Cambodian Rock Band is as subversive, fun, funny, and powerful as the performances that drive it | Theater | Pittsburgh | Pittsburgh City Paper

Cambodian Rock Band is as subversive, fun, funny, and powerful as the performances that drive it

click to enlarge Cambodian Rock Band - LIZ LAUREN/VICTORY GARDENS THEATER
Liz Lauren/Victory Gardens Theater
Cambodian Rock Band

There's a moment early on in Lauren Yee's play Cambodian Rock Band that left me subconsciously squirming. The scene takes place in 1975; the Vietnam War has ended, and a young rock band in Phnom Penh is discussing what life will be like once the American troops withdraw. The bassist, Chum (Greg Watanabe), is paranoid and terrified of what the communist party, Khmer Rouge, will do in the absence of U.S. supervision. But guitarist and lead singer Leng (Christopher Thomas Pow) assures him that the Americans wouldn't leave millions of vulnerable Cambodian citizens high and dry. 

But this is exactly what happens. The American military leaves Cambodia and over the next four years, Khmer Rouge carries out a genocide that leaves 2 million people dead. 

While it feels cruel in the moment to have to watch Leng's earnest faith in American goodness knowing what his future likely holds, City Theatre's Cambodian Rock Band is the opposite of cruel. It's a generous and electrifying experience with far more seat-dancing than squirming.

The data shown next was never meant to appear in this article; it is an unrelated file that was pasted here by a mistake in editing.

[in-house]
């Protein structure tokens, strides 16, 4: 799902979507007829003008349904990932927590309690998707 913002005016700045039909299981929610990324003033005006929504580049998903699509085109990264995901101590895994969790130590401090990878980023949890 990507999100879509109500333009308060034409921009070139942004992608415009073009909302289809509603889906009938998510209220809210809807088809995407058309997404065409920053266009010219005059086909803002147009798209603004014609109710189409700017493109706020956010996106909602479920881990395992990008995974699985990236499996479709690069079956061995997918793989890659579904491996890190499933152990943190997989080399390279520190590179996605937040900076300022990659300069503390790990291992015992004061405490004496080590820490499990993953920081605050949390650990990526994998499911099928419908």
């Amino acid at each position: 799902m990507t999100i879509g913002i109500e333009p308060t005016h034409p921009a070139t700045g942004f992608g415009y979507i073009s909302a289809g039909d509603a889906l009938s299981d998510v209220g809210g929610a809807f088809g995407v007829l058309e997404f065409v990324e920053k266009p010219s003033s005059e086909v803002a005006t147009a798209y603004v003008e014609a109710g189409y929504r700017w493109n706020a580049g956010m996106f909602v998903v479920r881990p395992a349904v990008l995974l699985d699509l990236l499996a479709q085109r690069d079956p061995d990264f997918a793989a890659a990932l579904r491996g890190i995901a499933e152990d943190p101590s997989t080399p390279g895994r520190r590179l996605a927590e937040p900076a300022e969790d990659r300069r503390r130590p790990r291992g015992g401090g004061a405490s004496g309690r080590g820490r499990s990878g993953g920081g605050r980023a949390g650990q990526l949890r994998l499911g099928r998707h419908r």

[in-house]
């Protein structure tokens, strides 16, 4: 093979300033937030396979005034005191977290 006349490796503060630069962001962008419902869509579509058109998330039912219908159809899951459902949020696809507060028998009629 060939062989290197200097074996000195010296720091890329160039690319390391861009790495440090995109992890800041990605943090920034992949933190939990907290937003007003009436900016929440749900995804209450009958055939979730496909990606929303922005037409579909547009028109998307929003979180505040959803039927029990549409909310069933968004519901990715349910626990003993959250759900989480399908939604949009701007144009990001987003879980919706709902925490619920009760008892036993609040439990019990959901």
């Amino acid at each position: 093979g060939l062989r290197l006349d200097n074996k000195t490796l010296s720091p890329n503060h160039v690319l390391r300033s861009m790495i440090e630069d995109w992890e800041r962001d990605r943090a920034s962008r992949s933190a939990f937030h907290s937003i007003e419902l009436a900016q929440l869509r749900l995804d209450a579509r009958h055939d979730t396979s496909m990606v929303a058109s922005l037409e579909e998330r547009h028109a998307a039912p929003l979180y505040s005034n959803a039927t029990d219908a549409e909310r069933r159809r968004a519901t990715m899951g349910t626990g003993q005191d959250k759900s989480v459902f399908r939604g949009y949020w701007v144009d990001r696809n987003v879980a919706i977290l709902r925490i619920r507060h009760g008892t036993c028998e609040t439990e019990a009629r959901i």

Like the name says, this is the story of a Cambodian rock band in 1975 (including live performances during the play); and the modern-day life of Chum's Cambodian-American daughter Neary (Aja Wiltshire), who works in Phnom Penh trying to locate Khmer Rouge henchmen who have eluded capture. At the show's outset, she thinks she's located one of the most evil and slipperiest of them all. But before she dives too deep into that mystery, Chum, who now lives in America, shows up unexpectedly to hang with his daughter and marvel at all the fancy cosmopolitan indulgences that have come to Phnom Penh since he fled 30 years prior. There's a place that sells foot baths where tiny fish eat the dead skin from the bottom of your feet — Chum would really like to try it.

But the excited, dorky-Dad energy Chum exhibits with his feet being nibbled by fish is replaced by anxiety, guilt, and palpable fear during the flashbacks. It's an eerie trick to pull, alternating between a charming, giddy old man and a deeply distressed young man. Watanabe navigates the transitions with considerable humanity, and it's great fun to watch the nervous, but loving energy between Chum and Neary.

The best scenes, however, are the rock shows. The music includes songs from Dengue Fever, a contemporary rock band that mixes psychedelic rock with Cambodian pop. The titular band consists of Chum, Leng, lead vocalist Sothea (also played by Wiltshire), drummer Rom (Peter Sipla), and synth-player Pou (Eileen Doan). It's wildly entertaining to witness the band’s drama play out subtly during performances and the music is simply phenomenal. The songs are subversive, fun, funny, and powerful and a good match for all the subversive, fun, funny, powerful parts that happen when the amps go silent. 

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